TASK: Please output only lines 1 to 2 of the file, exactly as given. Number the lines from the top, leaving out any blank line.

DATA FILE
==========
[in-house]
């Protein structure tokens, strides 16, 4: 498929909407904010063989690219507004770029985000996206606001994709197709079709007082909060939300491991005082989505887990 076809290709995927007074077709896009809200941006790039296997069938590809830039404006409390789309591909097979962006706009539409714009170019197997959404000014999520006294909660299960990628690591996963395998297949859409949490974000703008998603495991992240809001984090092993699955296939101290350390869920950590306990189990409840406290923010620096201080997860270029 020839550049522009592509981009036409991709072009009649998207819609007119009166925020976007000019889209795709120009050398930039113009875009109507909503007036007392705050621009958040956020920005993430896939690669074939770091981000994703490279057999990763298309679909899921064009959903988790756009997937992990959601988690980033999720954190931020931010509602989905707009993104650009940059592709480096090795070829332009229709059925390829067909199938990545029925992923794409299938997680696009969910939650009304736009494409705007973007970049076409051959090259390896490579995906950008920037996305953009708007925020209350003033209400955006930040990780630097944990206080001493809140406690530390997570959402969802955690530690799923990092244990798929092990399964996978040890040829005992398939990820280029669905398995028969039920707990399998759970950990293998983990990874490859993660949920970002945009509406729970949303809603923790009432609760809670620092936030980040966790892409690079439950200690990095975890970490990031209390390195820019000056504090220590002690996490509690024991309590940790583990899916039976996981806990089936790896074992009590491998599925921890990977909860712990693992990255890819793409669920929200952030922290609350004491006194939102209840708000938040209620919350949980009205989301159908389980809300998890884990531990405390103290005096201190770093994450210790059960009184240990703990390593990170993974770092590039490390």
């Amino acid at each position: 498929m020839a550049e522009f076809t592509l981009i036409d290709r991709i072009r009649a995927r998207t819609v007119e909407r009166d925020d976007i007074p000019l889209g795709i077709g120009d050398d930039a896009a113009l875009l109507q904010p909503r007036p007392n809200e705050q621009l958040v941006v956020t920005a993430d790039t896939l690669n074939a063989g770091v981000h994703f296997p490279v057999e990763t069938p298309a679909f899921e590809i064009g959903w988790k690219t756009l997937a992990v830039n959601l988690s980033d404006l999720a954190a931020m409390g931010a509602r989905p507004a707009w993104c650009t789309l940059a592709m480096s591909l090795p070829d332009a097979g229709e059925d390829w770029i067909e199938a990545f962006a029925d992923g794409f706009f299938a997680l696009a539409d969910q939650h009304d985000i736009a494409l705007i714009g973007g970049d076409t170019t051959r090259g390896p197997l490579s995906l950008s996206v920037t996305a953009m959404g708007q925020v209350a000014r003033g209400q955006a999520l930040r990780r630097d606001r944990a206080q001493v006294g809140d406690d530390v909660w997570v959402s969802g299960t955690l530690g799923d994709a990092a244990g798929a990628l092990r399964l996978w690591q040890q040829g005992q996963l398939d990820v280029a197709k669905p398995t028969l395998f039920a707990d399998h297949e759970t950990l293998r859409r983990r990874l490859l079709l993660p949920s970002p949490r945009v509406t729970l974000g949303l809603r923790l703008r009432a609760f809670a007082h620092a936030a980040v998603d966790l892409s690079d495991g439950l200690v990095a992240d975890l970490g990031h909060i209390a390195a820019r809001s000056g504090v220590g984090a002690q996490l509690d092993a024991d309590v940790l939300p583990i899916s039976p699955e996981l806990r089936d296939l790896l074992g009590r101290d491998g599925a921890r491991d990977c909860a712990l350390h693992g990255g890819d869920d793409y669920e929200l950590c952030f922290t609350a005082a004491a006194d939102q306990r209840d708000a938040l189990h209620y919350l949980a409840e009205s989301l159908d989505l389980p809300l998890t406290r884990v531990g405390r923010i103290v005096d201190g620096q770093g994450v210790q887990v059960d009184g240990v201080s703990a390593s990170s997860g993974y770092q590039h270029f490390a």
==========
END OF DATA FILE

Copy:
[in-house]
């Protein structure tokens, strides 16, 4: 498929909407904010063989690219507004770029985000996206606001994709197709079709007082909060939300491991005082989505887990 076809290709995927007074077709896009809200941006790039296997069938590809830039404006409390789309591909097979962006706009539409714009170019197997959404000014999520006294909660299960990628690591996963395998297949859409949490974000703008998603495991992240809001984090092993699955296939101290350390869920950590306990189990409840406290923010620096201080997860270029 020839550049522009592509981009036409991709072009009649998207819609007119009166925020976007000019889209795709120009050398930039113009875009109507909503007036007392705050621009958040956020920005993430896939690669074939770091981000994703490279057999990763298309679909899921064009959903988790756009997937992990959601988690980033999720954190931020931010509602989905707009993104650009940059592709480096090795070829332009229709059925390829067909199938990545029925992923794409299938997680696009969910939650009304736009494409705007973007970049076409051959090259390896490579995906950008920037996305953009708007925020209350003033209400955006930040990780630097944990206080001493809140406690530390997570959402969802955690530690799923990092244990798929092990399964996978040890040829005992398939990820280029669905398995028969039920707990399998759970950990293998983990990874490859993660949920970002945009509406729970949303809603923790009432609760809670620092936030980040966790892409690079439950200690990095975890970490990031209390390195820019000056504090220590002690996490509690024991309590940790583990899916039976996981806990089936790896074992009590491998599925921890990977909860712990693992990255890819793409669920929200952030922290609350004491006194939102209840708000938040209620919350949980009205989301159908389980809300998890884990531990405390103290005096201190770093994450210790059960009184240990703990390593990170993974770092590039490390």